As we know all to well, those impacted most by disasters are the poor, the marginalised and the dispossessed. Base vulnerability underpins disaster risk. The most pervasive driver of risk creation is a political and economic system that operates for the benefit of the powerful, and to the detriment of the powerless. Those that face the greatest threats in the 21st Century have no voice, no representation and no justice.
This system is inherently undemocratic. There is nothing that the powerful fear more than empowered peasants. Western democracy has become little more than a show, having been bought and paid for by special interests. In the United States we are told to choose a 'lesser evil' candidate from the ruling parties, while the dying two-party system fights to ensure that progressive change can never take any real hold. The great global institutions, the UN, the IMF and the World Bank, despite a pretence to represent democratic ideals, fight largely to uphold a status quo that enables continuing neo-imperial conquest and accumulation of private wealth at the expense of those least able to defend themselves. If we are hoping for neoliberal institutions to save humanity, we are still asleep.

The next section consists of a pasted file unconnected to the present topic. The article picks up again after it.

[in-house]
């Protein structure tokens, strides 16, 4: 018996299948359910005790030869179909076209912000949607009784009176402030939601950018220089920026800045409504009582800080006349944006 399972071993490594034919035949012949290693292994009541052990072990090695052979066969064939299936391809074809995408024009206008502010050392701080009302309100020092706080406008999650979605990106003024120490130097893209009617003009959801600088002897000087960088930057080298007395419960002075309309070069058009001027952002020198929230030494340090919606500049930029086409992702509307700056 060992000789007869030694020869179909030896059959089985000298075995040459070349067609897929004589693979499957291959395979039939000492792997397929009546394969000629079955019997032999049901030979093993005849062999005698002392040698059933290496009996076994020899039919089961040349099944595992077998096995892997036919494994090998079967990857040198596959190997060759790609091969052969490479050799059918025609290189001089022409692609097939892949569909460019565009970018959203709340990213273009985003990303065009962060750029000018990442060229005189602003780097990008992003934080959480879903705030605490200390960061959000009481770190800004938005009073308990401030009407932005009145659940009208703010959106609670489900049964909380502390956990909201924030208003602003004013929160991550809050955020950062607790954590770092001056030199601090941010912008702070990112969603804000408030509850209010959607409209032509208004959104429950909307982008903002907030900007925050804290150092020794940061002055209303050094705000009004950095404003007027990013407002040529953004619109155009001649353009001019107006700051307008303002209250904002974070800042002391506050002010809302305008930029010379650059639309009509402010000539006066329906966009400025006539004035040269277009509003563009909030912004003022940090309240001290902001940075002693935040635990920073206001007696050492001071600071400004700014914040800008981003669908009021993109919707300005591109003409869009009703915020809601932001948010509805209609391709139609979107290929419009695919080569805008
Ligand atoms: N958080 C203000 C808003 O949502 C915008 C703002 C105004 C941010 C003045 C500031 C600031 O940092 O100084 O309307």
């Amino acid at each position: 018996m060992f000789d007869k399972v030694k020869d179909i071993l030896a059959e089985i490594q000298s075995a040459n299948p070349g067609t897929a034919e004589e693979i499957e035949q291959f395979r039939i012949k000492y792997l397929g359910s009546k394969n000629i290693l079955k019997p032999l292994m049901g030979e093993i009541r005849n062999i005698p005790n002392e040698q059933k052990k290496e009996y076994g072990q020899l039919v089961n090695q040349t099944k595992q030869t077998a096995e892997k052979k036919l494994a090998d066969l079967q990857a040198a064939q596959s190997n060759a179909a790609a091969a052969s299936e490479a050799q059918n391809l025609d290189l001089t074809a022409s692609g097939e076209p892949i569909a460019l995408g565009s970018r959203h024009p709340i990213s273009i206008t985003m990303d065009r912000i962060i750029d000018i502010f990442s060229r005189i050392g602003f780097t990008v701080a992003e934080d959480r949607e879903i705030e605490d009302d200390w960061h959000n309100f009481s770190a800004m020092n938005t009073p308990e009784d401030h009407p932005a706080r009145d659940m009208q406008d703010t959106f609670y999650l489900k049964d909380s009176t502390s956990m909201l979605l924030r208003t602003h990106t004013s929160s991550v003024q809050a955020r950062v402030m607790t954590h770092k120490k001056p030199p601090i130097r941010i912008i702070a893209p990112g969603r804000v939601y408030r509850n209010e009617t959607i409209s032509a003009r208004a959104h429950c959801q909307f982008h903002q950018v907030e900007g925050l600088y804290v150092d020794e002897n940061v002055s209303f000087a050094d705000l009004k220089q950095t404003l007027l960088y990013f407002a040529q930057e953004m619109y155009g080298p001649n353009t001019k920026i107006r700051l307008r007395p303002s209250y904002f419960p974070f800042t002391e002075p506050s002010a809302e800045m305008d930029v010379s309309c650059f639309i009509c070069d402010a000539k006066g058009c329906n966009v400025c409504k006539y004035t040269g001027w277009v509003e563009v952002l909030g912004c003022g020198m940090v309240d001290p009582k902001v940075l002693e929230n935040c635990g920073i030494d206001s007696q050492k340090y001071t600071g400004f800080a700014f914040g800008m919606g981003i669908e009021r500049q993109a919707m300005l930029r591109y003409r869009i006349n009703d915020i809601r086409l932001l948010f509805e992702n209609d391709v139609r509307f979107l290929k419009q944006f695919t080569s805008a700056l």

The more that we invest in and perpetuate the injustice of this system, the more rapidly risk is created. The public are largely unaware or ignorant when it comes to disaster risk, particularly in consumer-driver societies where immediate self-gratification has replaced any sense of community responsibility. Politicians skirt the issue so as to avoid spending on core risk reduction solutions (may demand more health, education, welfare, science spending!), preferring to save the day in the event of a disaster rather than take any proactive action that may not 'pay off'. Re-election is generally more important than service.
The actions of a political class that has gone all-in for a neoliberal system based on economic myth, 'legal' corruption and global corporate dominance, are creating endless new risk, faster than people can be drawn out of risky starting conditions. Whether it is taking away social safety nets in Australia to 'help' people discipline themselves, or assisting developing countries with unrepayable loans that primarily serve the lender and its collaborating countries and corporations, there are few glimmers of hope WITHIN the system. It is easy to see why voters in the UK, the US and around the world are determining to 'burn it all down', whether or not they support the extremist demagogues that are leading such movements.
Will we survive the challenges that this Century will bring? It's possible. I hold out hope that we can still deviate from this destructive course, that democracy can be saved and that most people actually care about each other. We must, however, democratise disaster risk creation. No longer can we allow those in power to create risk, reap the financial reward, and socialise the losses.